WASHINGTON – U.S. government officials say the level of information picked up about an election terror threat has ebbed somewhat recently, but they still believe the danger posed by Al Qaeda (search) has not waned.
Law enforcement authorities are making arrests and increasing surveillance, tracking several hundred people nationwide in a final push to break up any potential plots before Tuesday's elections or beyond.
Officials have been on alert for a possible Al Qaeda strike since intelligence sources this spring and summer indicated the group's interest in such an attack. The sources were never specified publicly.
In the past four or more weeks, however, the various sources of intelligence information have quieted down. That includes a decrease in "chatter" — or the contacts and communications among terror suspects and sympathizers that governments can monitor. This often-ambiguous dialogue can include messages as easy to track as postings to Internet chat rooms.
U.S. authorities are picking up less of that kind of traffic, according to officials who spoke on the condition of anonymity.
Within the past week, U.S. officials also have said that some of the information from one intelligence source who led to the heightened election concerns now has been deemed not credible. They say other sources do remain credible.
As counterterrorism officials try to assess the intelligence, the FBI (search) and Immigration and Customs Enforcement (search) agents are arresting people who are considered a possible threat; they are usually being taken in on charges unrelated to a potential terror threat.
Law enforcement officials said "several hundred" people are under tighter surveillance ahead of Tuesday's election. They declined to give a precise number.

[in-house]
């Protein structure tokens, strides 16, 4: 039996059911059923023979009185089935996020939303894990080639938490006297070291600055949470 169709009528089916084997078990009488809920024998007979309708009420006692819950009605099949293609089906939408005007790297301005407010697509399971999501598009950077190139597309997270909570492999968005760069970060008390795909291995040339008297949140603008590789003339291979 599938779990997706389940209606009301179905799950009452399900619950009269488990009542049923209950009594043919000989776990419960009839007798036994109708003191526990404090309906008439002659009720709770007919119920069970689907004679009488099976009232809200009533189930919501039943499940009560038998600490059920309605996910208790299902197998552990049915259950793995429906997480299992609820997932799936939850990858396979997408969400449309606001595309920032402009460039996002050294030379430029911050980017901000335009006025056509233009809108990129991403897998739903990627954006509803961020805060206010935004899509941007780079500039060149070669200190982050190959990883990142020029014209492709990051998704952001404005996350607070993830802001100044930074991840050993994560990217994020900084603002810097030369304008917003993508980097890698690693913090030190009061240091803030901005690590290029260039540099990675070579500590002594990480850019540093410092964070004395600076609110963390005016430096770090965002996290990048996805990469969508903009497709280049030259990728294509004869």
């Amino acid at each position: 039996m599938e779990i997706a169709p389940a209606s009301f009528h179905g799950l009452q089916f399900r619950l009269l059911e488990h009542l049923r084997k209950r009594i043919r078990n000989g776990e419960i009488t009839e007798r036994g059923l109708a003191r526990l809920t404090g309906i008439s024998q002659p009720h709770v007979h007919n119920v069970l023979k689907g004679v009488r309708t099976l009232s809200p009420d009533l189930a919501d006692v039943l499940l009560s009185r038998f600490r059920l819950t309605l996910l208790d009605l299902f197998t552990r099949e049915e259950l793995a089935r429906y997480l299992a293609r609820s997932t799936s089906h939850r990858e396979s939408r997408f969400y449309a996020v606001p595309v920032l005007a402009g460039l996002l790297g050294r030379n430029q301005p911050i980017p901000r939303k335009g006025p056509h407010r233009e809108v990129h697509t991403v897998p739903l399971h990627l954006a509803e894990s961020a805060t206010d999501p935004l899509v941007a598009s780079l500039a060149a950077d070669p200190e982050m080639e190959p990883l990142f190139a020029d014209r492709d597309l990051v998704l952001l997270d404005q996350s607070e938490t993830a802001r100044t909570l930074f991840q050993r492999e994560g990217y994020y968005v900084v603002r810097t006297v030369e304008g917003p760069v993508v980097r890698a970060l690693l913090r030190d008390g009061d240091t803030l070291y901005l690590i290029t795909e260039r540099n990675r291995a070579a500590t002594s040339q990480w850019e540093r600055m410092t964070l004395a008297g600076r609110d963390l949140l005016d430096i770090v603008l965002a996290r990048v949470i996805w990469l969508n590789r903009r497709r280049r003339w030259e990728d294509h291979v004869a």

Since Oct. 1, agents have arrested 137 people on immigration violations in a stepped-up enforcement action aimed at finding those who may pose a threat to national security, ICE officials said. The names of some of those arrested appear on government lists of those with possible connections to terrorism.
Those people under heightened government scrutiny were identified through methods such as intelligence gathered inside and outside the United States; FBI interviews with an estimated 10,000 Muslims, Arabs and others based on investigative leads; and immigration database alerts triggered when someone violates the terms of a visa, such as failing to attend college as promised.
"We now have systems in place to address this vulnerability, and we are doing so aggressively," ICE chief Michael Garcia said.
Some Muslims worry the arrests and interviews could intimidate Muslims from voting, said Council on American-Islamic Relations spokeswoman Rabiah Ahmed. The FBI has had town-hall meetings and other forums hoping to ease those fears.
"Members of our community have been targeted for reasons that are often unexplained or untold," Ahmed said.
Democrats have suggested that the timing of some highly publicized terror warnings this year was designed to improve support for President Bush.
That includes a summer warning from Homeland Security Secretary Tom Ridge that terrorists might try to disrupt the political process. The announcement came shortly after Democratic presidential candidate John Kerry named Sen. John Edwards as his running mate.
Ridge and others have said politics do not play a role in security decisions.
As the election approaches, authorities are cautioning that they have no credible information about a specific attack, including a time, place or method of assault. Ridge has said the threat could extend after the election to the Jan. 20 inauguration and beyond.
No one is sure about the meaning of the decrease in the chatter, or dialogue monitored among suspected terrorists and sympathizers, and other incoming intelligence.
Some view such a trend as a warning, noting a similar lull in the summer before the attacks of Sept. 11, 2001.
Before that lull, in July 2001, national security adviser Condoleezza Rice has said the government picked up "frustratingly vague" messages, including: "Big event — there will be a very, very, very, very big uproar." Then came the lull, then the attacks.
Others see the decline this time as a potentially positive development, or a sign that Al Qaeda might be inactive or weakening.
The bottom line is that no one really knows, said Vince Cannistraro, a former CIA counterterrorism chief.
"It doesn't mean anything," he said. "Quiet means there isn't a lot of talk on Al Qaeda Web sites, and it means there isn't any new intelligence."